Who is Exequiel Palacios?
Background image: John Seb Barber, CC BY 2.0
On New Year's Day, Bayer Leverkusen purchased Exequiel Palacios from River Plate for €17 million and signed the 21-year-old midfielder to a deal through 2025. Clubs like Real Madrid kept Palacios on their radar but the Argentine made a wise decision to sign for an intermediate club.
After debuting at the Monumental at 17, Palacios developed substantially. He came into the first-team picture last season, making 36 appearances, scoring four goals and assisting seven. His performance against fierce rivals Boca Juniors over the Copa Libertadores semifinal's two legs will always be cherished by Los Millonarios’ faithful.
The Argentine joins Fede Valverde in the queue for a place in La Albiceleste's senior squad. He's already started in three friendlies and come on as a substitute in a forth, recording assists against Guatemala and Mexico.
Palacios played multiple positions for River Plate, as a d-mid, no.10 and sometimes on the wing. An archetypal midfield maestro who can do it all, his box-to-box abilities are polished and neat. His biggest strength is ball progression. With a wide array of passing options and an ability to dribble past defenders, he drove River Plate up the pitch. Aggressive, he loves to make late runs into the box to give his side numerical superiority and defenders headaches.
He can improve his shooting after scoring only once in the Argentine Superliga. Taken from long range, his shots tend to be blocked. At least, he forces defenders to close him down.
Palacios’ defensive output is thunderous. River Plate loves a pressing game and it hinged on Palacios. He never tires. Quick and agile, he doesn't allow any opponent time on the ball.
His deft first touch and strong shielding recall Paul Pogba. Palacios doesn’t possess the Frenchman's physique or loping stride but never ceases to surprise.
Along with his shooting, his passing is satisfactory but can be more efficient. His tendency to lose possession in the middle of the pitch is more akin to Fred than Pogba, although he shares the latter's enthusiasm for doing too much.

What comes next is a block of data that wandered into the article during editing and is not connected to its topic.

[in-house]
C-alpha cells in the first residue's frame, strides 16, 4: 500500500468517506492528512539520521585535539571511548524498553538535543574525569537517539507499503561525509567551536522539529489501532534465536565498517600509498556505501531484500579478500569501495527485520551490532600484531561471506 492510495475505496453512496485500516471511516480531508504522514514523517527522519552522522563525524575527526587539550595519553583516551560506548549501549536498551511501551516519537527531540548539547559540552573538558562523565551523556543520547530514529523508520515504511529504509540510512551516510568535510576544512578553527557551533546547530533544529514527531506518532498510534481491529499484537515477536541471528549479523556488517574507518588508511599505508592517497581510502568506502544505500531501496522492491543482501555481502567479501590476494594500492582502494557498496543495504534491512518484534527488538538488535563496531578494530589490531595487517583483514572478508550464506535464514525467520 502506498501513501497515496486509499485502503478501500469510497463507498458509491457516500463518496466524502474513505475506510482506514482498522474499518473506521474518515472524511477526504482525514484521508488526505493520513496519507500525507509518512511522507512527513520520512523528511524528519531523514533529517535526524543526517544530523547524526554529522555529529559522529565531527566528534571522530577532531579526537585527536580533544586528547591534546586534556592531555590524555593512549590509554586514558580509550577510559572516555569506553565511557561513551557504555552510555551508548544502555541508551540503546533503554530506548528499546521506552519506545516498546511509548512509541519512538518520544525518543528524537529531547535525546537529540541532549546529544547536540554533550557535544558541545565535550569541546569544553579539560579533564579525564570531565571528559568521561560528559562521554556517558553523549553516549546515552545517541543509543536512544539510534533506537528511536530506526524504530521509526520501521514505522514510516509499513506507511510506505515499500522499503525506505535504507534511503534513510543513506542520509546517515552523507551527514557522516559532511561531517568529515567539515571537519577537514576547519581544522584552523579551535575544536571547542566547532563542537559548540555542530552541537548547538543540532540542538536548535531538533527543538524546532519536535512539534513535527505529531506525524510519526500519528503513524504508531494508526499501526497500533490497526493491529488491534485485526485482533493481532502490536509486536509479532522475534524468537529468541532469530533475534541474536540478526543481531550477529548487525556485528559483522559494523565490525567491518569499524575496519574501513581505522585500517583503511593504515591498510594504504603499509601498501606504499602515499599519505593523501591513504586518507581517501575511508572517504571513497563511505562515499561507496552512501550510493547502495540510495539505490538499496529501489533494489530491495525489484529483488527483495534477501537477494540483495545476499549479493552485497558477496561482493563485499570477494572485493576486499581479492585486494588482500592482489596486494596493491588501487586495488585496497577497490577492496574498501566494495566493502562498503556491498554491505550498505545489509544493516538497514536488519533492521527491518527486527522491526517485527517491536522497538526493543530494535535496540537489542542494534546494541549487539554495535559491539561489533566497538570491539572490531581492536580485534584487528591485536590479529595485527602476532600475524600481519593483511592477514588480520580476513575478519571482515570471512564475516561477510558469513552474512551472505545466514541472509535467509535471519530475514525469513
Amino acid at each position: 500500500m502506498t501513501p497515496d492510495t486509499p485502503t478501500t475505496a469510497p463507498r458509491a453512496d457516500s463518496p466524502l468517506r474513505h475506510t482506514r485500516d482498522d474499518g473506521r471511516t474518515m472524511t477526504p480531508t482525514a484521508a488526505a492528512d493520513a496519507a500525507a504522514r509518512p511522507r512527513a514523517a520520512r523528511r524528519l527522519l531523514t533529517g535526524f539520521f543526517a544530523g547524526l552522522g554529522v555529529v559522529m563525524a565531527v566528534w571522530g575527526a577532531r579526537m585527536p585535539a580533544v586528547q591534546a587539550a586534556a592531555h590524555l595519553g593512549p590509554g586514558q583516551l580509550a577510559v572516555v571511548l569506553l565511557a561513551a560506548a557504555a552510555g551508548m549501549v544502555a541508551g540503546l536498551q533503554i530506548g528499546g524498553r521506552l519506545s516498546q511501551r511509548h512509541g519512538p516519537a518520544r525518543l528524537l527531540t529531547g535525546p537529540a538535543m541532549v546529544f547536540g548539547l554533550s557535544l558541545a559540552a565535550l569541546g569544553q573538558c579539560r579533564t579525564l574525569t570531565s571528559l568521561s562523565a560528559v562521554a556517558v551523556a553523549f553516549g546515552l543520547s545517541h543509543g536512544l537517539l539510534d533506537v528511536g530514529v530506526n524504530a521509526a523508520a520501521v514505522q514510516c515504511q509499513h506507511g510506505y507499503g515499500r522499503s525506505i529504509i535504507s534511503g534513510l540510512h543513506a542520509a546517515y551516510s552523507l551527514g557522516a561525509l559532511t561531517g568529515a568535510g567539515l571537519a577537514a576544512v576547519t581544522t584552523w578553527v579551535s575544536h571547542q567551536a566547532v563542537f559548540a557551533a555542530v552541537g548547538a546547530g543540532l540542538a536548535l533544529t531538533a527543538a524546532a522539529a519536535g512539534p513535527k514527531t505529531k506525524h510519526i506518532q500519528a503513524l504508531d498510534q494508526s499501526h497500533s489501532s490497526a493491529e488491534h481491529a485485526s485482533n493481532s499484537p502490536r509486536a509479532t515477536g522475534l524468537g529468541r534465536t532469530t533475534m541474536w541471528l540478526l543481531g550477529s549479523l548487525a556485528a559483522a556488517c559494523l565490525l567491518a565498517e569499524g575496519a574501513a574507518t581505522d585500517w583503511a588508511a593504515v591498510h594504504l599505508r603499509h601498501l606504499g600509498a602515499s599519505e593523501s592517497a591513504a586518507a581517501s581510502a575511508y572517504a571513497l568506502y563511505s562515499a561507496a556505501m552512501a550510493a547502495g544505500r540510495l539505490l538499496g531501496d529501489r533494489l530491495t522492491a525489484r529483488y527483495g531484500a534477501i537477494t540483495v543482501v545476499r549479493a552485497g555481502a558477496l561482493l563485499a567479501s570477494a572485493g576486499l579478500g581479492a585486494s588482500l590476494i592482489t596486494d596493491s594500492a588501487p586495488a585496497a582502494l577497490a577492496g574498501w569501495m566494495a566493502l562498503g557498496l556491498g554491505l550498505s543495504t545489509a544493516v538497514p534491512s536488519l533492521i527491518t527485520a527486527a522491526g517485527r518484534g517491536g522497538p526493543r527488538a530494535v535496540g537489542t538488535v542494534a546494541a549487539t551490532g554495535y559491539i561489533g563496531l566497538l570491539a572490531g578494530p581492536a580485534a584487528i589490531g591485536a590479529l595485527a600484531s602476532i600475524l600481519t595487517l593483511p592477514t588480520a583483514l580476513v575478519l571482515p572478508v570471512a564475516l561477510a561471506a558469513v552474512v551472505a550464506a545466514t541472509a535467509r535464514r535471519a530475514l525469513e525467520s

Off the pitch, he may cause Bayer some embarrassment with his social life. The Argentine involved himself in more than one Buenos Aires scandal with a quick succession of romantic flings.
On the pitch, Leverkusen plays a different style than River Plate. Manager Peter Bosz set his team up in a 4-2-3-1 when Julian Brandt was in the squad. This season, he tends towards a 4-1-4-1. Bosz’s philosophy revolves around a high defensive line, counter-pressing, and creating passing channels through quick movements. Bayer lacks a mobile d-mid, however. When the team presses, they leave acres of space behind. Defensive principles are unclear in midfield.
Palacios solves the problem. An upgrade over 30-somethings Charles Aranguiz and Julian Baumgartlinger, he won't leave gaps between the lines. Roughly ten years younger than Bosz's current options, he'll inject energy and enthusiasm into Bayer's game.
If Leverkusen are able to hold onto Kai Havertz, Jonathan Tah and Kevin Volland, they can challenge for European competitions. Currently sixth on 31 points after resuming the Bundesliga campaign with a 4-1 win over Paderborn, matches with Fortuna Dusseldorf and Hoffenheim take them into February and a top of the table clash with Borussia Dortmund. Palacios didn't make the teamsheet for the Paderborn game, indicating Bosz will take his time with the youngster. That said, Bayer aren't likely to be the peak in the Argentine's career.